Analyst: Nicotine Rule Could Take a Decade

    Photo: Leo Lintang

    It could take up to a decade to resolve whether the Food and Drug Administration could require traditional cigarettes to contain minimal nicotine levels, reports The Winston-Salem Journal, citing Barclays analyst Jain Gaurav.

    On June 21, the FDA formally announced its proposal to reduce nicotine content in traditional cigarettes to minimal and potentially non-addictive levels.

    The FDA proposal is expected to draw legal challenges from tobacco manufacturers that could take several years to address.

    “We think it will take a decade or longer for the FDA to introduce nicotine caps due to the long nine-step process at the FDA, the inevitable litigation, and then the one-year time given to retailers to get rid of excess inventory,” Barclays analyst Jain Gaurav said in an investor note.

    “The FDA will need to take into consideration inputs from scientific, legal, law enforcement, public health, industry and budgetary stakeholders, and respond to all the comments in an iterative process before it can publish a final rule.”

    Some analysts also question whether the FDA has the authority to purposefully decrease demand for a legal product, in this instance by reducing nicotine levels to 5 percent of what most popular traditional cigarettes contain.

    In June 2019, Morgan Stanley analysts issued an “industry risk navigator” report that predicted a significant decline in revenue—up to 50 percent by 2034—for tobacco companies if the FDA succeeds in establishing significantly lower nicotine levels.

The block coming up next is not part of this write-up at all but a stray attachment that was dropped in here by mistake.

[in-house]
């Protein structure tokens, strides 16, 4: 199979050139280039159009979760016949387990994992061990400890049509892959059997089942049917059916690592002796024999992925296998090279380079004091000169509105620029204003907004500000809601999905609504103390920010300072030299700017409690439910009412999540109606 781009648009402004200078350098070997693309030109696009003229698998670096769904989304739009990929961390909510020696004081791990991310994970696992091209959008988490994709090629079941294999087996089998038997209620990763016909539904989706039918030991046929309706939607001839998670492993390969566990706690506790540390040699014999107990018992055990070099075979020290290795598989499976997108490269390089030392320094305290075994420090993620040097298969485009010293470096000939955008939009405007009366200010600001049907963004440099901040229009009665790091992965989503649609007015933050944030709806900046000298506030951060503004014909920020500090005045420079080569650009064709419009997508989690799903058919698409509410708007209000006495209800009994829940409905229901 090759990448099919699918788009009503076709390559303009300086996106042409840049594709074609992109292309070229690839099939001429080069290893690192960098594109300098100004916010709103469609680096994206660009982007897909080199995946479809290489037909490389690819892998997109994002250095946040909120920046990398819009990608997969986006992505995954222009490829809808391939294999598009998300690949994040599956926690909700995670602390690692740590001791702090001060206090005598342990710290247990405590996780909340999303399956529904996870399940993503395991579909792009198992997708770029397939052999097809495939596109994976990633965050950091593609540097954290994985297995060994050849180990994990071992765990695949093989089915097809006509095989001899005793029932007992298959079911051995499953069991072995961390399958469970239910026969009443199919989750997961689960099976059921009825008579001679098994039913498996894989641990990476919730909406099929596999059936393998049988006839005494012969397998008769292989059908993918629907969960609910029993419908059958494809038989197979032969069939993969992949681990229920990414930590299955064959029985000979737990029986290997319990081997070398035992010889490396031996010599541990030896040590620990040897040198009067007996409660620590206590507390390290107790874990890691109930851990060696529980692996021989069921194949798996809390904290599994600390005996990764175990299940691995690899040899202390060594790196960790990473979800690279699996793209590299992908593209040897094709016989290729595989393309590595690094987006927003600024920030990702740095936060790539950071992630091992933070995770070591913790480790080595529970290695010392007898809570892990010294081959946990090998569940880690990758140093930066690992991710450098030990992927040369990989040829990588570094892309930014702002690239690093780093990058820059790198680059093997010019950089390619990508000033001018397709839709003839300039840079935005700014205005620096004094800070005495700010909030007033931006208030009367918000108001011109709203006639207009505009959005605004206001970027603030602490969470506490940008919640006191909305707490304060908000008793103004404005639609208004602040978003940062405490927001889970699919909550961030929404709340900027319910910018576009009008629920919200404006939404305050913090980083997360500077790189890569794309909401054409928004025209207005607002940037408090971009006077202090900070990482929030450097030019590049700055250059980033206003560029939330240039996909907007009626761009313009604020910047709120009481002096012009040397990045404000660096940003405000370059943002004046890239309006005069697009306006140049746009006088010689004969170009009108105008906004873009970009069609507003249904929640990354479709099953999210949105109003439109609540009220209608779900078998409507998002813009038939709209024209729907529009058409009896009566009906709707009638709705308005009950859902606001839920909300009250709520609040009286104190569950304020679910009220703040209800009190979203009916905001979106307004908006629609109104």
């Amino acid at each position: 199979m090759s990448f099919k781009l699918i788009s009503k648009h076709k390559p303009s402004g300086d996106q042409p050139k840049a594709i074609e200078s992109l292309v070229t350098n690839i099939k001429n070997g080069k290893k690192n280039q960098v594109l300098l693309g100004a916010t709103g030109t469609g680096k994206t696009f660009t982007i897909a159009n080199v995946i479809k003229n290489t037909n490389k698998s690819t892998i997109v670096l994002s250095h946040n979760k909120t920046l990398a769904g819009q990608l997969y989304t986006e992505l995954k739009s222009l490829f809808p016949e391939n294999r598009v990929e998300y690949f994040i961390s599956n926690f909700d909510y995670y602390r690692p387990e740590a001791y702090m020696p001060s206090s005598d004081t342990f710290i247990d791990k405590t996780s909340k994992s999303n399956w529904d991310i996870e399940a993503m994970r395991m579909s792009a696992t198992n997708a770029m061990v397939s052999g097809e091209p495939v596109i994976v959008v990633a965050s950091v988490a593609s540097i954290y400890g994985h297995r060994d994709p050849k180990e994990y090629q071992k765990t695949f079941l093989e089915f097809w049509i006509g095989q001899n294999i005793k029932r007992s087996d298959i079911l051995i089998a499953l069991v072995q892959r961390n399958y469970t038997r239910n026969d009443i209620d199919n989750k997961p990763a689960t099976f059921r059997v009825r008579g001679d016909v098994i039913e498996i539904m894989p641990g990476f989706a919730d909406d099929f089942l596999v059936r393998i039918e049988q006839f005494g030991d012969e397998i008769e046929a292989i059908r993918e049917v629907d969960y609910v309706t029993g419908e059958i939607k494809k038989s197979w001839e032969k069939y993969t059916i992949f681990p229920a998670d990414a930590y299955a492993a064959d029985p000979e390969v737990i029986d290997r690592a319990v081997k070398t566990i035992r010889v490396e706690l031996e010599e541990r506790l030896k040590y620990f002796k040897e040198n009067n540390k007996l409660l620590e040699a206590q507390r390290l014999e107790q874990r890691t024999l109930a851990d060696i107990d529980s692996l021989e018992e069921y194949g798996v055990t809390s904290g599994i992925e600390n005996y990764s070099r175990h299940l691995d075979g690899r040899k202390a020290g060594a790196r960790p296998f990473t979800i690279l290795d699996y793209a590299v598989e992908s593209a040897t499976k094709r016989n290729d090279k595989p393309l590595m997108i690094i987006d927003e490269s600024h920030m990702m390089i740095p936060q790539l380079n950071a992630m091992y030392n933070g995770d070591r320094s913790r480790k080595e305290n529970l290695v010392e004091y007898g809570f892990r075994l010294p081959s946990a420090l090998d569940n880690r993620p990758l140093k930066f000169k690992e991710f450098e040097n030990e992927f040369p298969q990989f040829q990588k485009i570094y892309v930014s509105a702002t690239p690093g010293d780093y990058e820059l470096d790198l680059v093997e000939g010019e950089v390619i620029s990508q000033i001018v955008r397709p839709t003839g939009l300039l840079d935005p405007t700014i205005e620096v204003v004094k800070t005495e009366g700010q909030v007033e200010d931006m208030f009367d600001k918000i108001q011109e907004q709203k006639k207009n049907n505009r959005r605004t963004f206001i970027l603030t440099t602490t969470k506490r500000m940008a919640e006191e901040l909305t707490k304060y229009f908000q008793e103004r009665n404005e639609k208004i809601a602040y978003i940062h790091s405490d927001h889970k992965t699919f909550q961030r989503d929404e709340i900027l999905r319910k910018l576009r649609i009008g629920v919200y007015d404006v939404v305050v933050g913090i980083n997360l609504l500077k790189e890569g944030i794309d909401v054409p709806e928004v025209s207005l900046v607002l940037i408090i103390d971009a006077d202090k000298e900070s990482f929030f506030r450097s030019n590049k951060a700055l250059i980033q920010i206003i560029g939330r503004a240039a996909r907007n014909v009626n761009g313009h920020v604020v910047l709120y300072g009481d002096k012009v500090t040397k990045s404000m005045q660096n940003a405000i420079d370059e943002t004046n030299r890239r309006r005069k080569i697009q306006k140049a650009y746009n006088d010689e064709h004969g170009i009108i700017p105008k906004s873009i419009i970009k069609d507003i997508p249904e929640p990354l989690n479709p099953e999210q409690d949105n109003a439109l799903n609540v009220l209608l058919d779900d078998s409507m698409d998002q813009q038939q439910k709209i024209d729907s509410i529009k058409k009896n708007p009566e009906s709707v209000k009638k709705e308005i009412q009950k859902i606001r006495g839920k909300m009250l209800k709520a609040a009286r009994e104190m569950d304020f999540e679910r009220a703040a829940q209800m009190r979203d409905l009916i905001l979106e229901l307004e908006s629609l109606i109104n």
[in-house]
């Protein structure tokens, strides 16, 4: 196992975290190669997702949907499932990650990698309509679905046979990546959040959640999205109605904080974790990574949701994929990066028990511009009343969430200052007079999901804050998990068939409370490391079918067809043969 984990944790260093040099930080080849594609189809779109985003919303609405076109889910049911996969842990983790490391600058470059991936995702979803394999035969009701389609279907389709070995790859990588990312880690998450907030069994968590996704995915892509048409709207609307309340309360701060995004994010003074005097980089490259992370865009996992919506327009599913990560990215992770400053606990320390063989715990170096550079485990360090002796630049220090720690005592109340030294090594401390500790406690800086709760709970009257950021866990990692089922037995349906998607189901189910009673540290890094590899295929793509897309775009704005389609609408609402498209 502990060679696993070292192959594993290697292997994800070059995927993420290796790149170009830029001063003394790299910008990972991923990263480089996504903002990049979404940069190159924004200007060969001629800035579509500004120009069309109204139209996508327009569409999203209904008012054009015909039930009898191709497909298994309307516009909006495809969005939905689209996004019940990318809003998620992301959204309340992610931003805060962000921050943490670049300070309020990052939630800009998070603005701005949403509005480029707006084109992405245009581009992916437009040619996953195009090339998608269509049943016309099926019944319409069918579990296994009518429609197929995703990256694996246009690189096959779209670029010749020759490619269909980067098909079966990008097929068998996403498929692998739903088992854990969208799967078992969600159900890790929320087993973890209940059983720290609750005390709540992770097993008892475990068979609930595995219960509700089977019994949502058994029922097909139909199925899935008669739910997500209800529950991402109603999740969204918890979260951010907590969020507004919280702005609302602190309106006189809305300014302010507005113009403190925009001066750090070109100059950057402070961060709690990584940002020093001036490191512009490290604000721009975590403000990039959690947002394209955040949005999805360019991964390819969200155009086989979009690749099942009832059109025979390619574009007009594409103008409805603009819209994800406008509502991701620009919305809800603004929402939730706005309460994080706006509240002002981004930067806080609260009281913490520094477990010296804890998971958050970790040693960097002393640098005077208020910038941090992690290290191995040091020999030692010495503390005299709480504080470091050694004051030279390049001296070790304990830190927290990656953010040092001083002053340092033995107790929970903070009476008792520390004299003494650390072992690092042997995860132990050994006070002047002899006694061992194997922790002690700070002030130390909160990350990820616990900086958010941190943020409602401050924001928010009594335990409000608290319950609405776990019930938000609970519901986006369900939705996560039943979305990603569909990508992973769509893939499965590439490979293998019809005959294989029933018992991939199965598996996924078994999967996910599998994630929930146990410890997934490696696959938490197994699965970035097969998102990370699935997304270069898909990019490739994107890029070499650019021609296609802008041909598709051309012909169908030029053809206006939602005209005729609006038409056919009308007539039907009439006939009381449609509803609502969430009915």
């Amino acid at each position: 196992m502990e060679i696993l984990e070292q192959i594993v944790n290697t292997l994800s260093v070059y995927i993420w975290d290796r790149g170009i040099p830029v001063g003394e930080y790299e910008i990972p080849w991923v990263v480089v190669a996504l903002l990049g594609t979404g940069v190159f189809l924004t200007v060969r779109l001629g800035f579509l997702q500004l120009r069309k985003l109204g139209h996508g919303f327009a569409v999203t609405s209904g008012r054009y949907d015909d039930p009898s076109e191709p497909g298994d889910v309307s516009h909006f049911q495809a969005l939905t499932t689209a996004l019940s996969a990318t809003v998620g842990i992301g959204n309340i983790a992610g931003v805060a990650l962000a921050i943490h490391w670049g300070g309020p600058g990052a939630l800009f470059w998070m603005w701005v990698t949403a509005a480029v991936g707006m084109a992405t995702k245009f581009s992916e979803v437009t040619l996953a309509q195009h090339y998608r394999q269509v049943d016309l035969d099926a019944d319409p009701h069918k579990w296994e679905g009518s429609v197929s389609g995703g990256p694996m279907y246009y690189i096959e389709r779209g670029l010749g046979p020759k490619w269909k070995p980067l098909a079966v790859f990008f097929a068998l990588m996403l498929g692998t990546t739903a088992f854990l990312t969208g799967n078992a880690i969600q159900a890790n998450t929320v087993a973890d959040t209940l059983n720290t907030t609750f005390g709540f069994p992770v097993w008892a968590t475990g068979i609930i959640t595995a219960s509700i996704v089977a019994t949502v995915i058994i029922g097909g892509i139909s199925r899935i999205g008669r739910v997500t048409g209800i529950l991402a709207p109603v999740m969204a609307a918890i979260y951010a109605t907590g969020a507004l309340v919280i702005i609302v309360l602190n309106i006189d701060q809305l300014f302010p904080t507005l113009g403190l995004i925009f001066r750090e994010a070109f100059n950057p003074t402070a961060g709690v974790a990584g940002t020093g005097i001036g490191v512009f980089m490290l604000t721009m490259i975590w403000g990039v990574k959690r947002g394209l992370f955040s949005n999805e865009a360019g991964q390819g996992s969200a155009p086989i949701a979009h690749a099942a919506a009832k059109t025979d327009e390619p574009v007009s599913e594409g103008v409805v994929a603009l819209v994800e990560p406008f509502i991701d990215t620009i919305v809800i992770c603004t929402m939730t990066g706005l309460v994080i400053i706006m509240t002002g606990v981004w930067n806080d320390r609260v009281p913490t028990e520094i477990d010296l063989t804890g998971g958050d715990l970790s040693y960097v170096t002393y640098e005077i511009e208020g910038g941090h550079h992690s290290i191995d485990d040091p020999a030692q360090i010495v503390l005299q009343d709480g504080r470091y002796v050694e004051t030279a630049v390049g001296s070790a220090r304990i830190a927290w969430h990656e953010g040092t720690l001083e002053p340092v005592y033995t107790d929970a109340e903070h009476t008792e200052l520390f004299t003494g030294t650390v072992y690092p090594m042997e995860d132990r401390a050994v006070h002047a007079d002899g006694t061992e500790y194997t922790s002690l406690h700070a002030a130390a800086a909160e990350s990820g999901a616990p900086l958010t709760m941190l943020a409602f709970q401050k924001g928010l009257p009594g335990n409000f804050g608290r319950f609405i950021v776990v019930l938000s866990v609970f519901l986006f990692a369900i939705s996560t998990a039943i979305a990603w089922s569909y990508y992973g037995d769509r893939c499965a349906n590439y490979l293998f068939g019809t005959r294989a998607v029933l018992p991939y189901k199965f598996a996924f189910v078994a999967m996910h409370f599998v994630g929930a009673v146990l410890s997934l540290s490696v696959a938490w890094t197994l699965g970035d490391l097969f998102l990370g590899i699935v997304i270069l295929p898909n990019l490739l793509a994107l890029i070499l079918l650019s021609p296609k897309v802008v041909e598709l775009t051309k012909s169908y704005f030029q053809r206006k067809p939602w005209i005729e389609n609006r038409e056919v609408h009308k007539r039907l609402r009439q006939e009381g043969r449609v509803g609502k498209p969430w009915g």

With the lower nicotine levels, the tobacco industry could lose up to $165 billion in combined profits over the next 15 years even if manufacturers gain revenue from innovation nicotine products, such as electronic cigarettes, heat-not-burn traditional cigarettes and oral nicotine products.

    The analysts project BAT taking up to a 13 percent decline to its $88 billion market capitalization, partially limited because just 40 percent of BAT’s profits come from the U.S. Altria could experience up to a 20 percent decline of its $92 billion market capitalization.

    The only apparent manufacturing benefactor of the FDA proposal is 22nd Century Group, which specialized in nicotine-reduction and has said it is ready to license its technology to others.

    Those are the only combustible cigarettes that the FDA had authorized in the modified-risk tobacco product process. In December 2021, the FDA authorized 22nd Century to market its low-nicotine VLN King and VLN Menthol King cigarettes as modified risk tobacco products. They are currently the only cigarettes with such an authorization on the U.S. market.